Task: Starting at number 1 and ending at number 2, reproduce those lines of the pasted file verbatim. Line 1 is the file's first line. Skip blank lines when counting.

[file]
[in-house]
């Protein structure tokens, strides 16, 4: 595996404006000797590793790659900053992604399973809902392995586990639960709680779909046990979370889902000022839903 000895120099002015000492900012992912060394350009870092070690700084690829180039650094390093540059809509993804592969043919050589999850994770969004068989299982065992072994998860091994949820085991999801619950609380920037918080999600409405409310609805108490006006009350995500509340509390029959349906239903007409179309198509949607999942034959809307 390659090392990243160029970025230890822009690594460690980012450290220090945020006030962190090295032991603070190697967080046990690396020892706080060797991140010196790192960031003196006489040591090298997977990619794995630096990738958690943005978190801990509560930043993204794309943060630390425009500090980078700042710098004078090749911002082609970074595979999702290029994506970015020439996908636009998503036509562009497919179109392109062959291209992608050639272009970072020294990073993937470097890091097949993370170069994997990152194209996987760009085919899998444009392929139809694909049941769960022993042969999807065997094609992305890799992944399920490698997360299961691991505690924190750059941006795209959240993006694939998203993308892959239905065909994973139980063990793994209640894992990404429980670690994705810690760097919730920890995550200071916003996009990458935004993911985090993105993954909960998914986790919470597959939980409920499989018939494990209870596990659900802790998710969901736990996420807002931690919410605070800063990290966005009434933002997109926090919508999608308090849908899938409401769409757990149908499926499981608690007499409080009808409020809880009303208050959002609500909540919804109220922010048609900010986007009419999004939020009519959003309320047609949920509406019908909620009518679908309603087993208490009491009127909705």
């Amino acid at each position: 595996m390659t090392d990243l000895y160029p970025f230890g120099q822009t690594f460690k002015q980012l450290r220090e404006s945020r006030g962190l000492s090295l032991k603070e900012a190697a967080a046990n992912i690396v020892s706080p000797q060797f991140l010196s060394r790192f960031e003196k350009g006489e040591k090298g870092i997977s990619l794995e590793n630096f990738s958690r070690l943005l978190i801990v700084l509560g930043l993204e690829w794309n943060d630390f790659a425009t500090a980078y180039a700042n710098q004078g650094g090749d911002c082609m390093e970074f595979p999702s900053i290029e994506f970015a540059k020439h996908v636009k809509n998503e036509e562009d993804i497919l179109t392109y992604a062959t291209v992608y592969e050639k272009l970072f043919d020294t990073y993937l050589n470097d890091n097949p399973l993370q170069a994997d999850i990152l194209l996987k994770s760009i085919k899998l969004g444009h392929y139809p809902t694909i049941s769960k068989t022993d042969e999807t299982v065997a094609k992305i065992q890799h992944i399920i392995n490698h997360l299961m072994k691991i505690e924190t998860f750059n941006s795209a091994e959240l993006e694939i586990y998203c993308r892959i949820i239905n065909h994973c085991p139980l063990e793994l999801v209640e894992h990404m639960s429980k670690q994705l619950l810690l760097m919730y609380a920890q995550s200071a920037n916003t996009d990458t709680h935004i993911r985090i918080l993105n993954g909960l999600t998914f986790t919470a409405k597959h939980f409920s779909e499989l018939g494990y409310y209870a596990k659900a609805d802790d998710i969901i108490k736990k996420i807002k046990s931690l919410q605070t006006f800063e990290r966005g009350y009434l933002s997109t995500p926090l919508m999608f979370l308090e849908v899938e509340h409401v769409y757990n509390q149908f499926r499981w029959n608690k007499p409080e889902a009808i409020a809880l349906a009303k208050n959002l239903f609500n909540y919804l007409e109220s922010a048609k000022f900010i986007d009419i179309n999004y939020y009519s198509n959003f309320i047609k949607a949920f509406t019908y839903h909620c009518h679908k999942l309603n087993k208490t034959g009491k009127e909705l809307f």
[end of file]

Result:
[in-house]
């Protein structure tokens, strides 16, 4: 595996404006000797590793790659900053992604399973809902392995586990639960709680779909046990979370889902000022839903 000895120099002015000492900012992912060394350009870092070690700084690829180039650094390093540059809509993804592969043919050589999850994770969004068989299982065992072994998860091994949820085991999801619950609380920037918080999600409405409310609805108490006006009350995500509340509390029959349906239903007409179309198509949607999942034959809307 390659090392990243160029970025230890822009690594460690980012450290220090945020006030962190090295032991603070190697967080046990690396020892706080060797991140010196790192960031003196006489040591090298997977990619794995630096990738958690943005978190801990509560930043993204794309943060630390425009500090980078700042710098004078090749911002082609970074595979999702290029994506970015020439996908636009998503036509562009497919179109392109062959291209992608050639272009970072020294990073993937470097890091097949993370170069994997990152194209996987760009085919899998444009392929139809694909049941769960022993042969999807065997094609992305890799992944399920490698997360299961691991505690924190750059941006795209959240993006694939998203993308892959239905065909994973139980063990793994209640894992990404429980670690994705810690760097919730920890995550200071916003996009990458935004993911985090993105993954909960998914986790919470597959939980409920499989018939494990209870596990659900802790998710969901736990996420807002931690919410605070800063990290966005009434933002997109926090919508999608308090849908899938409401769409757990149908499926499981608690007499409080009808409020809880009303208050959002609500909540919804109220922010048609900010986007009419999004939020009519959003309320047609949920509406019908909620009518679908309603087993208490009491009127909705």